Study: Washington drivers are talking on their phones a little less
It turns out that when police start issuing $136 fines for using your cellphone in the car, the amount of people using their cellphones while driving decreases.
A new study found that the percentage of people holding a cellphone dropped to 3.4 percent last year from 6 percent, and that 8.2 percent of drivers were distracted while the car was moving, down 1 percent.
But it’s the nature of study itself that has KIRO Radio’s John Curley not entirely convinced, since it merely involved volunteers creepily peering inside passing cars to observe any examples of distracted driving.
“I don’t believe it. I’d like to see it compared to the last three years,” he said. “I’d like to find out what day, what time, did the days vary, was the Tom and Curley Show on that day? Because that can have a big effect on what people do for entertainment.”
“I’m just going to do pure observation for my part: Everybody’s on their phone, at a stoplight.”
The Washington State Traffic Safety Commission had volunteers peer into 27,638 cars in 23 counties and note when drivers were doing things other than looking at the road, like talking on the phone, eating, adjusting the radio, or checking to see if they’re being peered at.
The Driving Under the Influence of Electronics Act prohibits fidgeting with gadgets like phones and tablets while driving, even if you’re stopped at a red light and holding up increasingly angry drivers. Doing it once will land you a $136 fine, but if you do it again within five years it’s $234, which could have gone to buying a new phone. The Washington State Patrol handed out 31,160 tickets to distracted drivers between January 2018 and the end of November.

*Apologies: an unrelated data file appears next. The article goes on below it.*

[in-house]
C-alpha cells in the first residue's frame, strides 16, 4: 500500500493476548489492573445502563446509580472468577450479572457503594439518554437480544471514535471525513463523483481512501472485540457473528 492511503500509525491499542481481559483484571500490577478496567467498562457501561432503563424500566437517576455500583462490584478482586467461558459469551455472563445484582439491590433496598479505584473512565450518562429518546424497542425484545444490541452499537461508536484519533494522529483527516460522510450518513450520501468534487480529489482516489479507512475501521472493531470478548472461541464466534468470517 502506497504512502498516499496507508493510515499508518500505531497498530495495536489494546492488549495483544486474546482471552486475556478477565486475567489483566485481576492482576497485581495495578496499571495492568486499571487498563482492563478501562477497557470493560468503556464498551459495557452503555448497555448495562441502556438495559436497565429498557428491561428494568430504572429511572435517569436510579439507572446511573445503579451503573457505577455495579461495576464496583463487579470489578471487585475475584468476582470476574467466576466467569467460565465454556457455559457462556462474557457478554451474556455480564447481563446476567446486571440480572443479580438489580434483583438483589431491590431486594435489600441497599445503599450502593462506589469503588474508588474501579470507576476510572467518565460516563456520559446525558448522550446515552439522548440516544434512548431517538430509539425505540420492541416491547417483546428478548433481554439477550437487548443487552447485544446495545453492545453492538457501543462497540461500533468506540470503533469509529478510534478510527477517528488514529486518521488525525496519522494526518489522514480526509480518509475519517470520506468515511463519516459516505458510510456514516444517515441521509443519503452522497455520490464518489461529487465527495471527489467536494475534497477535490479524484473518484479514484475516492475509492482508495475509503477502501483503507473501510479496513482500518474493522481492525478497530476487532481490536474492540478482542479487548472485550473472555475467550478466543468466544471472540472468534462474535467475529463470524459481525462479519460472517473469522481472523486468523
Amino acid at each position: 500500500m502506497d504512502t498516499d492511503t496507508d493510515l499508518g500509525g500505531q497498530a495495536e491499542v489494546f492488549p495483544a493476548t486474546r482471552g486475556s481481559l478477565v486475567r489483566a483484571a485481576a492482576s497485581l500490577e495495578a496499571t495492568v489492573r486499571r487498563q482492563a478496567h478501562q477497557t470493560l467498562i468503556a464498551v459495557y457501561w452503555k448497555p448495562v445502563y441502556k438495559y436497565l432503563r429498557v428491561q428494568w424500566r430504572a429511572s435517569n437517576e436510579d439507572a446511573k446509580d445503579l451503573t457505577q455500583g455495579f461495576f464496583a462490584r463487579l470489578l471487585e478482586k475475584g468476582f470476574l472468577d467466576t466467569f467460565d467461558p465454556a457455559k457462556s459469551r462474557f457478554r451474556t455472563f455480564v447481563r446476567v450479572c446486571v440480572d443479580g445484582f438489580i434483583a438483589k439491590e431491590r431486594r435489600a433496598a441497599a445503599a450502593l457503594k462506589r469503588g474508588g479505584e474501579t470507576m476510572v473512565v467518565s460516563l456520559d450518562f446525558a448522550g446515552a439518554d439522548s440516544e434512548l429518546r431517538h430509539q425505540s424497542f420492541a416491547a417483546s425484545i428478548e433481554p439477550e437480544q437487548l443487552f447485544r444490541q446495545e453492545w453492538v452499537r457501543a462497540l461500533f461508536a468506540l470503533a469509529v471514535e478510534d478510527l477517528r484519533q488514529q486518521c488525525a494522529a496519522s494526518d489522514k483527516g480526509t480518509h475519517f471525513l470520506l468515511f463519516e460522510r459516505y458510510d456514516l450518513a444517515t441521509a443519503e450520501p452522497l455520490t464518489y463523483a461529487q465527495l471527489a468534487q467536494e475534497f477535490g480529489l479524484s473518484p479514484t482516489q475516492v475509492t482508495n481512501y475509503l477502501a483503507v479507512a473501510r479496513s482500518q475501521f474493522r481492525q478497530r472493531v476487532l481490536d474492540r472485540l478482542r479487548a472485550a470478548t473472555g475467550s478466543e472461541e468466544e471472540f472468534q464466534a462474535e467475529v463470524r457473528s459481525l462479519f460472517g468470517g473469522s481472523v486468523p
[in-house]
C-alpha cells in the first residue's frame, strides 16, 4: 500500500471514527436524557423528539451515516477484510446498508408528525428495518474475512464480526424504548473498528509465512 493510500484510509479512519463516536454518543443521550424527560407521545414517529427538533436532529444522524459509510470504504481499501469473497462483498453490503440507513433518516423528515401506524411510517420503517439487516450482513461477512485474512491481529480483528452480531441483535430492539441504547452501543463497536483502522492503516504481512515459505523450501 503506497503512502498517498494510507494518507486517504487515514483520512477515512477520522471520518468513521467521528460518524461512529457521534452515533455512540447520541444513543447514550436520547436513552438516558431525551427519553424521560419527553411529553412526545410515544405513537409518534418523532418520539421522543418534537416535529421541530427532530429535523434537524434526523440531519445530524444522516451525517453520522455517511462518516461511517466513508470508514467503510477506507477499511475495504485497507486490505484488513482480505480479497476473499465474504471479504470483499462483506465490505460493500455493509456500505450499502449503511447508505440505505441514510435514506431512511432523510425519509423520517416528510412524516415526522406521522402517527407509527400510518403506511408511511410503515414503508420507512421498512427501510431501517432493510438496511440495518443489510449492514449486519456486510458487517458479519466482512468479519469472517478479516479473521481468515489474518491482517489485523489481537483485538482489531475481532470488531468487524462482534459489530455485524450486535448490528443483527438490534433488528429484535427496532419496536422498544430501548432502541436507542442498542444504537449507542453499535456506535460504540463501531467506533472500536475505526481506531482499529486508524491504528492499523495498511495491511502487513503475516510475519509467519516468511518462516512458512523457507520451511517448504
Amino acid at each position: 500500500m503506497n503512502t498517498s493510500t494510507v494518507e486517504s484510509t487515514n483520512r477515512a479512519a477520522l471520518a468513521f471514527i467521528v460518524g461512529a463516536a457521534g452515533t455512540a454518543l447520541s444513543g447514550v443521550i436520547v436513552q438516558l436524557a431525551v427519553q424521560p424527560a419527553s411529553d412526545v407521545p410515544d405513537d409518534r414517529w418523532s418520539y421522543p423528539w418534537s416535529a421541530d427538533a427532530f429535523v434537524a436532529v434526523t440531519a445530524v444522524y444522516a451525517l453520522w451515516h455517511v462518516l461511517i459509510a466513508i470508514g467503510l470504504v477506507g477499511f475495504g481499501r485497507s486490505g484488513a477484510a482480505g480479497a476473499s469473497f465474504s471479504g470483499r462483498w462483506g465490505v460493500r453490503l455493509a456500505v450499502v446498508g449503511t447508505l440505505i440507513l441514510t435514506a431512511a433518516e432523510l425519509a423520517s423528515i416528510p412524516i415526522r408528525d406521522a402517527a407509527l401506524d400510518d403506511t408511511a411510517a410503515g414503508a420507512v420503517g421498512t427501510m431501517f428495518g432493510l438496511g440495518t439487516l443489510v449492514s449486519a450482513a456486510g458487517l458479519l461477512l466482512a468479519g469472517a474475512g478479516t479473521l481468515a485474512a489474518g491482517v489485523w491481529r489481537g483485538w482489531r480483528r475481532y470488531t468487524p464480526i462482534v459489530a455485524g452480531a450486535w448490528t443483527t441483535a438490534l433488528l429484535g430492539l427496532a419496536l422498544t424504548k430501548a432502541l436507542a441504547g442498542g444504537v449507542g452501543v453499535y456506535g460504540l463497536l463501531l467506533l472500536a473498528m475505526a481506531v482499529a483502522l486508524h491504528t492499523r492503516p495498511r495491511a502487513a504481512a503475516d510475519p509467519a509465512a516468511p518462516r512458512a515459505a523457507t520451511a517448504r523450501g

While cellphone use was down, drivers seemed to find different ways to amuse themselves, since the study also showed an increase in other types of distracted behavior, including eating, changing the radio station, and dealing with pets or kids, reports The Seattle Times. This rose to 3.7 percent from 2 percent.
“If you really want to stop it, you whack somebody for $2,000,” Curley joked. “It becomes a big story, and then you’re driving you’re so paranoid that if you see a cop anywhere, you would never want to do it. No one would take the risk.”
The county with the biggest drop? That would be Kitsap County, where distracted driving somehow went from 20 percent to 4 percent, or at least it did whenever a volunteer was peering into the car.